I watched a programme the other day. It was all about gold-plating and gold leaf. It showed how carefully placed touches of shining brightness can bring something completely to life. And that’s exactly how I felt about the programme that Kirill Karabits had put together to launch the Bournemouth Symphony Orchestra’s return to live performing: carefully placed pieces to create a 60-minute delectation of earthly wonders, cosmic questions and life-affirming joy. No mean feat. While Karabits himself was unable to conduct this opening performance because of continuing quarantine restrictions on travel into the UK, his place as master goldsmith was ably taken by Associate Guest Conductor David Hill.

David Hill conducts the BSO in rehearsal
© Mark Allan

The first nugget was almost like comfort food. Karabits’ own arrangement of Bach’s Ein feste Burg ist unser Gott (“A Mighty Fortress is our God”), itself a treatment of Martin Luther’s famous hymn, produced a fully-rounded texture with an essentially brass chorale feel, and proved to be an elegant and noble way to present the first few minutes of the BSO’s long-awaited return. 

With just a slight pause, the orchestra adjusted its pace and mindset, and entered the realms of Charles Ives’ brief but transcendental cosmic landscape, The Unanswered Question. The BSO strings played Druid-like, ppp throughout, to give Ives’ enigmatic spacious chords a glacial feel, and Hill directed the players with subtlety, care and a degree of freedom within Ives’ specific instructions. A solo off-stage trumpet repeated the “perennial question of existence” patiently, while a wind quartet, inquisitive at first, tried unsuccessfully to answer, getting increasingly agitated, turning angry and eventually mocking with shrill dissonances before giving up and leaving the trumpet’s final repeat of the question unanswered. This was a real moment in time, and was presented immaculately.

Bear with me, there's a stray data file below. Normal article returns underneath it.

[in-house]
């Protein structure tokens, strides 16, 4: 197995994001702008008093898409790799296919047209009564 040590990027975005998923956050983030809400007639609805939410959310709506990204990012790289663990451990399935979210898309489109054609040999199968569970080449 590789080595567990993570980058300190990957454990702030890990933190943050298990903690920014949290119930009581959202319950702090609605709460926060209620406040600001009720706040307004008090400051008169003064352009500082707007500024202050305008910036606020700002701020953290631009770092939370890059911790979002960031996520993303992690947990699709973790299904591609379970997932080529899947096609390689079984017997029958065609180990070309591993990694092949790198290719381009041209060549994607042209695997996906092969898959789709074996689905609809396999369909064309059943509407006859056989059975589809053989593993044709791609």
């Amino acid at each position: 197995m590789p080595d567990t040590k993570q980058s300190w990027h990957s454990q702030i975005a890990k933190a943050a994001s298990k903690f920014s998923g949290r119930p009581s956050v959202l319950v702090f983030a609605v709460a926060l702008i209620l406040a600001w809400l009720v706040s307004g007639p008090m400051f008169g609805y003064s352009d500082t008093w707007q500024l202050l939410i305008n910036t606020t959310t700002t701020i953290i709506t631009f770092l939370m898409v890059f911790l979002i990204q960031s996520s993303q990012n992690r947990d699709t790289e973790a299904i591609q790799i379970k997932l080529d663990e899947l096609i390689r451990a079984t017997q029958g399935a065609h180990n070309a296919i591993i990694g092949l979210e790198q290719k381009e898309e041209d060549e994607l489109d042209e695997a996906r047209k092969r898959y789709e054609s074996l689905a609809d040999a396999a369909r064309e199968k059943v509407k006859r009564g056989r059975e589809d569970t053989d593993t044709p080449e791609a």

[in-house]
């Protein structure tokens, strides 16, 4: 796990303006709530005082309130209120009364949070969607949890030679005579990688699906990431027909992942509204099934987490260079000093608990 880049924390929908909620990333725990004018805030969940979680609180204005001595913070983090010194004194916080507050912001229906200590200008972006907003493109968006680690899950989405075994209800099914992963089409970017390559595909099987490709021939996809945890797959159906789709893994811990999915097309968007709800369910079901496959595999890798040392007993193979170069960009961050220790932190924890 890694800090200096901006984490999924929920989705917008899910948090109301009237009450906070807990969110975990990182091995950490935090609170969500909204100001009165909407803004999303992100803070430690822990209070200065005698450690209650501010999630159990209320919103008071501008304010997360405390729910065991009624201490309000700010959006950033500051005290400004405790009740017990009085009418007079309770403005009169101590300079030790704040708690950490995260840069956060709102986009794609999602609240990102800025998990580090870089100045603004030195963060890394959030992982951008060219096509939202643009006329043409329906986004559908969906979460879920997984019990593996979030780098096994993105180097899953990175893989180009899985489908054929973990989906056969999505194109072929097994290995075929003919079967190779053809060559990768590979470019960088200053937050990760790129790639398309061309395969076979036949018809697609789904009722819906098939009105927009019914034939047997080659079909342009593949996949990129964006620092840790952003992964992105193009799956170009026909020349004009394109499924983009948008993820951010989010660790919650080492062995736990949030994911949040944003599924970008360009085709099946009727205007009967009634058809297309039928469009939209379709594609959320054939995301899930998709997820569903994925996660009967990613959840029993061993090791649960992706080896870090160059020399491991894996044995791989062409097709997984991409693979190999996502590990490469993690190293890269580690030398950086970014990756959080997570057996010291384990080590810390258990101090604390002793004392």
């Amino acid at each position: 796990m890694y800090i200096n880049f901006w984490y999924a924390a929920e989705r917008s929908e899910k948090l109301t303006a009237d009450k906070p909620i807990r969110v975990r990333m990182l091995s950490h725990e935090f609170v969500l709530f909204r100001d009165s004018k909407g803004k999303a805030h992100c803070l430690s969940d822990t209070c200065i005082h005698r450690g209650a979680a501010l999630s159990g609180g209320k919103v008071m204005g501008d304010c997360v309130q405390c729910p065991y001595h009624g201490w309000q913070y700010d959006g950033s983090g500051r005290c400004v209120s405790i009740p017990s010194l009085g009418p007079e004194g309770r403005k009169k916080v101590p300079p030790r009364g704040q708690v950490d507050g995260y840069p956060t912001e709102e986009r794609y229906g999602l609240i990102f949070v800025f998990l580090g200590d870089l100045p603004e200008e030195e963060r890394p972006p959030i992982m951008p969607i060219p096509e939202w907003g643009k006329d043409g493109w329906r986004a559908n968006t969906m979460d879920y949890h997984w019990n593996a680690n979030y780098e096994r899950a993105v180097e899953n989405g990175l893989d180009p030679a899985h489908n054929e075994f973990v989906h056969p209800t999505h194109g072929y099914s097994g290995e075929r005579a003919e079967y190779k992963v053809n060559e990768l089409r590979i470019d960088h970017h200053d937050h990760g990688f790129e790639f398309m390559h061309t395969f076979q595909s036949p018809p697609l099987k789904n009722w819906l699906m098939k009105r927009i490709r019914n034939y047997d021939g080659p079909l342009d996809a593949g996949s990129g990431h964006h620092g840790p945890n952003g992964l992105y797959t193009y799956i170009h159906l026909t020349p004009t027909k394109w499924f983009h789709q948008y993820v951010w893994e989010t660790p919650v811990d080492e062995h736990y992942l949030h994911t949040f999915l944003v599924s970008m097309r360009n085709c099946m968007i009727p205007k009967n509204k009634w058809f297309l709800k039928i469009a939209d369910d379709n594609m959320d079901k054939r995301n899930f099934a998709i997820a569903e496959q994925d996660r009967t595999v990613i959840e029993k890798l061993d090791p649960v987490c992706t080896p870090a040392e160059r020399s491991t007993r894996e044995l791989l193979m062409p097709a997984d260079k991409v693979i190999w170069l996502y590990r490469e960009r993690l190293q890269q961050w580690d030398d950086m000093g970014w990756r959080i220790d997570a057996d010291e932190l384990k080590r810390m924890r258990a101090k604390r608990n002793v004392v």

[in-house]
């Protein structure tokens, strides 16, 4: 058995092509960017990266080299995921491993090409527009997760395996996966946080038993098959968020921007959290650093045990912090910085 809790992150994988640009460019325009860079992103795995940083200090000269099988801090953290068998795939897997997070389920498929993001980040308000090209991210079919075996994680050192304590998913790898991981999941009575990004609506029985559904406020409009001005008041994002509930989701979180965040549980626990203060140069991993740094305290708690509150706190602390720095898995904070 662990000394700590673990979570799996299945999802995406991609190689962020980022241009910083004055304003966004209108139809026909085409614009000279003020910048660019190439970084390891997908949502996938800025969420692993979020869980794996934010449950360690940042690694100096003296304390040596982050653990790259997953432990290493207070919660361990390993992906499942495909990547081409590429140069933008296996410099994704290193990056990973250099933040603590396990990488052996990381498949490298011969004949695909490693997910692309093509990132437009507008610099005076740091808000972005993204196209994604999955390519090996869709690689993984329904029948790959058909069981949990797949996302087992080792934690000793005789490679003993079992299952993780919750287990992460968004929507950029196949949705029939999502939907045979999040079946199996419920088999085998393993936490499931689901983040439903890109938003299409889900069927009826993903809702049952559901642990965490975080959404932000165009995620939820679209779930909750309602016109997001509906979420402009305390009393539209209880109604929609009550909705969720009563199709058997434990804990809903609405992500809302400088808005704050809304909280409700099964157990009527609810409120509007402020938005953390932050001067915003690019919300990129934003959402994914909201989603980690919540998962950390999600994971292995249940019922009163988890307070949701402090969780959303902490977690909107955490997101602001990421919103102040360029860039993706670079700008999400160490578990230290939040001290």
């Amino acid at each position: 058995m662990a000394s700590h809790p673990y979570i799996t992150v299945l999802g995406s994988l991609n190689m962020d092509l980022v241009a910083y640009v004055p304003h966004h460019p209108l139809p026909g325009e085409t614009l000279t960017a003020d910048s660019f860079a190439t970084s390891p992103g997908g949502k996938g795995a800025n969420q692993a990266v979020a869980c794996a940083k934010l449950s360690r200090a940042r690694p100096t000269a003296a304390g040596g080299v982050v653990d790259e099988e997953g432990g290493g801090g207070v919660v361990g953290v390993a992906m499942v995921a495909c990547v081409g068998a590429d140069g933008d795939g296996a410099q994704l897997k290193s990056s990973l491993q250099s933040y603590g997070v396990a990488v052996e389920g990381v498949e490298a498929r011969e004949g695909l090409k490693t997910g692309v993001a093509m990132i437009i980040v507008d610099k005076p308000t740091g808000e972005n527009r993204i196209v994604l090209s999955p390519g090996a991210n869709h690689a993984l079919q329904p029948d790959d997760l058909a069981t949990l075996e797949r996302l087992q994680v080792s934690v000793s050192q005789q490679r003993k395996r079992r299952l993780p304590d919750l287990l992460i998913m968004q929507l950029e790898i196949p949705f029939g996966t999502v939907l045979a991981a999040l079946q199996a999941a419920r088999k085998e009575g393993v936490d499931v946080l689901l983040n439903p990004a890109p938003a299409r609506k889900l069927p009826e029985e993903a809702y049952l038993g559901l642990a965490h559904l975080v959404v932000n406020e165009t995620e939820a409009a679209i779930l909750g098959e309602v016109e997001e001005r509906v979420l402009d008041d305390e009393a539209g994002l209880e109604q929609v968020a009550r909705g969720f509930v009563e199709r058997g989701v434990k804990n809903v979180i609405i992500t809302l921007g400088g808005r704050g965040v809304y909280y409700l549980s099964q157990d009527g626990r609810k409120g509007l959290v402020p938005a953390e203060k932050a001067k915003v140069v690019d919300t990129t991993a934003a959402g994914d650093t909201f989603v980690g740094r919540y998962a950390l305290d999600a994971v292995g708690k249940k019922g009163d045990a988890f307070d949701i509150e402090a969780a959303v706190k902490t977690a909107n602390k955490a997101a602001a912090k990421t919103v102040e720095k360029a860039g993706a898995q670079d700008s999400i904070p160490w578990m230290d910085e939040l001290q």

The Bournemouth Symphony Orchestra in rehearsal
© Mark Allan

Like a child let loose in a sweet shop, the BSO revelled in Mahler’s celebration of nature in Benjamin Britten’s 1941 arrangement of the second movement of his Third Symphony, What the Wild Flowers Tell Me. This was the piece in the concert that had the orchestra first expressing its full glory once more, with a wonderful clarity of sound reverberating around the hall. Hill sculpted a gentle, lilting quality, the orchestra delicate and poised in its playfulness and occasional moments of rapture, with muted brass alongside characterful woodwinds a sheer delight.

And lest we forget that this was Beethoven’s 250th anniversary year, there were no holds barred as Hill powered into his Seventh Symphony, the majestic introduction holding back just enough before rhythmic exultation took over and never looked back. The outer movements resounded gloriously, with superb Beethovenian scrubbing away in the strings, horns blaring over grinding basses and a sense of bowling along like an unbridled roller coaster. The Allegretto garnered controlled tension, though slightly laboured, while the Scherzo was flighty and rambunctious, the hymn-like Trio almost heroic. But amongst all this, there was precision too (a couple of minor horn fluffs aside), although the overriding sensation was of falling just this side of reckless – a terrific way for the BSO to open its account this season.

This performance was reviewed from the BSO's video stream.